Darsey et al.21 examined the MSV of RME patients via CBCT and found that MSV did not change after RME treatment. Smith et al.11 showed that MSV was not affected by RME treatment. On the other hand, Garrett et al.5 observed that maxillary sinus width decreased with RME treatment, which was a possible cause of decreased MSV. Pangrazio-Kulbersh et al.30 evaluated the changes in nasopharyngeal airway and MSV after RME treatment with CBCT. Similar to the current study, they reported that MSV increased after treatment. Adkins et al.31 stated that alveolar bending in the molar and premolar regions could cause changes in the inferior border of the sinus; in the current study, increased MSV might have been related to changes in the inferior border of the sinus.
In patients treated with ARME in this study, an occlusal-lock mechanism was used with anchorage from the mandible formed on the nonaffected side. Therefore, no significant expansion occurred on the nonaffected side. It could be assumed that the occlusal-lock mechanism caused displacement of the condyles or impaired occlusal stability. In the patients treated with ARME, the occlusal lock was removed from the appliance during the retention period. There were no temporomandibular joint complaints after treatment from the patients treated with ARME. Further studies of the ARME appliance are needed to confirm this finding. Unfortunately, there were no previously published data evaluating pharyngeal airway and MSV in patients with true unilateral posterior crossbite. Future studies are needed to determine the effect of RME and ARME appliances on the pharyngeal airway and MSV.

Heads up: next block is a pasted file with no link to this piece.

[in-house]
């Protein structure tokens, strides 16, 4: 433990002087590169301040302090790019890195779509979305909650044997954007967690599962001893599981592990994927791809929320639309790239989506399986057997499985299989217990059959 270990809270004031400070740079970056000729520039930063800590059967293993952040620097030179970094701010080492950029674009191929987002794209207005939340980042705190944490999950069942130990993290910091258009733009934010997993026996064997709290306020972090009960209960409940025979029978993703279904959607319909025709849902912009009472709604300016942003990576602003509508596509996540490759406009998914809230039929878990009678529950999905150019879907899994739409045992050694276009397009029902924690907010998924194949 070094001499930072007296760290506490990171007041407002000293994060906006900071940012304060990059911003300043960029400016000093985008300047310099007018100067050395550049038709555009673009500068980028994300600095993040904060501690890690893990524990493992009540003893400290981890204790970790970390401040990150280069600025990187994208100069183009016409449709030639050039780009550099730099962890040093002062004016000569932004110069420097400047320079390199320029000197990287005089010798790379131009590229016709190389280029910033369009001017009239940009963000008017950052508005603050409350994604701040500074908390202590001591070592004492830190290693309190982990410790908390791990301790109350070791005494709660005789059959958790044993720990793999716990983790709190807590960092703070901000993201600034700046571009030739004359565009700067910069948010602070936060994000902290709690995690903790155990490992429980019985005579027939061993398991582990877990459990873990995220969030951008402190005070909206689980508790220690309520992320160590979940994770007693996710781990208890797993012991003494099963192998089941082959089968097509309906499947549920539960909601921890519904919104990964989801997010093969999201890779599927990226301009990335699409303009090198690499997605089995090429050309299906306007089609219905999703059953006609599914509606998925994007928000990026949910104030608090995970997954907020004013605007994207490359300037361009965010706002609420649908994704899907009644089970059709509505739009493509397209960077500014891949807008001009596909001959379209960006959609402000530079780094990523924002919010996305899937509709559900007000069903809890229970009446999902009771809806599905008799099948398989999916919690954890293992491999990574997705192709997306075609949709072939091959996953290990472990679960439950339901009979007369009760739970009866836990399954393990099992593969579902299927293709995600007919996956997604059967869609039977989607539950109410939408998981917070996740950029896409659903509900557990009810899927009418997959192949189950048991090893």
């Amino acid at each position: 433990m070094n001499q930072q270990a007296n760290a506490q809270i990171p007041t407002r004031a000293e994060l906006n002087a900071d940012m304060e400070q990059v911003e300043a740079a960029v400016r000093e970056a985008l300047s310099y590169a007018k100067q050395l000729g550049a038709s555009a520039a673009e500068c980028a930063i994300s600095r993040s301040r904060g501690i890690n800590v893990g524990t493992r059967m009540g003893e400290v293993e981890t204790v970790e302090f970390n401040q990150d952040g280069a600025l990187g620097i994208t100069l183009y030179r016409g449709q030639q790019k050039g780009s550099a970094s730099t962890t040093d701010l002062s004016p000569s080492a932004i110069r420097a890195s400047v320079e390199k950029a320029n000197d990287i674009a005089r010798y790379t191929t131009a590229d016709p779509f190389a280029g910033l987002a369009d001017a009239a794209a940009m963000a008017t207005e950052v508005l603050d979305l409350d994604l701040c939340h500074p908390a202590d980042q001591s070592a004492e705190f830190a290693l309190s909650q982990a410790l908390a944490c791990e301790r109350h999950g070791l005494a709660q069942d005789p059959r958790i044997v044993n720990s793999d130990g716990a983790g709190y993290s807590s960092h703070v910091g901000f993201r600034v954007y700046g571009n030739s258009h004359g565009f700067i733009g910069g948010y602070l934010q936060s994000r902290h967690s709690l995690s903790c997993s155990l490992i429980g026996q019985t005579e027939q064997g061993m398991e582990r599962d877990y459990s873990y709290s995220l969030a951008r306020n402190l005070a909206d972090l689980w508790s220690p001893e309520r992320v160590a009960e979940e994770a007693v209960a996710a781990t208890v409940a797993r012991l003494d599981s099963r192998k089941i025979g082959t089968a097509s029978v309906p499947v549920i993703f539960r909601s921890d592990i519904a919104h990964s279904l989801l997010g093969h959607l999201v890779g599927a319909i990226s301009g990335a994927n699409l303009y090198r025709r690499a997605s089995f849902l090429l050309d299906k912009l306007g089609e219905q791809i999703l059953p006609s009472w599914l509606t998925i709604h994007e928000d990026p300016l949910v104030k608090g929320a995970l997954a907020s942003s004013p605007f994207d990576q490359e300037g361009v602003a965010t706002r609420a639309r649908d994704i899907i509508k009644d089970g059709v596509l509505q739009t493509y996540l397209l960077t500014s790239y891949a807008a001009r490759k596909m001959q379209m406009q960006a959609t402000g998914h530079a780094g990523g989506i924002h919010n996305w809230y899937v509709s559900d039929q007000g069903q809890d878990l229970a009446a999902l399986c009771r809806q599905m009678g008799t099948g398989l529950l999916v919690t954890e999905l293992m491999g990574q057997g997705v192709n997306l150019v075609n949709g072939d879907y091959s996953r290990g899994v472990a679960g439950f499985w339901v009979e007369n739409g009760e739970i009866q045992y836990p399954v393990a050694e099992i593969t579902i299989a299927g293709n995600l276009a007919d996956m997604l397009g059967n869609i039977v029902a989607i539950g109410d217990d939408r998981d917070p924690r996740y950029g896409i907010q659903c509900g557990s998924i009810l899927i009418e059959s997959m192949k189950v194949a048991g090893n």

RME treatment was found to be effective in increasing pharyngeal airway and MSV in patients with bilateral maxillary deficiency.
ARME treatment was found to be effective for treating true unilateral posterior crossbite and also for increasing pharyngeal airway and MSV.
Assistant Professor, Department of Orthodontics, Faculty of Dentistry, Necmettin Erbakan University, Konya, Turkey.
Assistant Professor, Department of Orthodontics, Faculty of Dentistry, Afyonkarahisar Saglık Bilimleri University, Afyon, Turkey.
Associate Professor, Department of Orthodontics, Faculty of Dentistry, Alanya Alaaddin Keykubat University, Alanya, Turkey.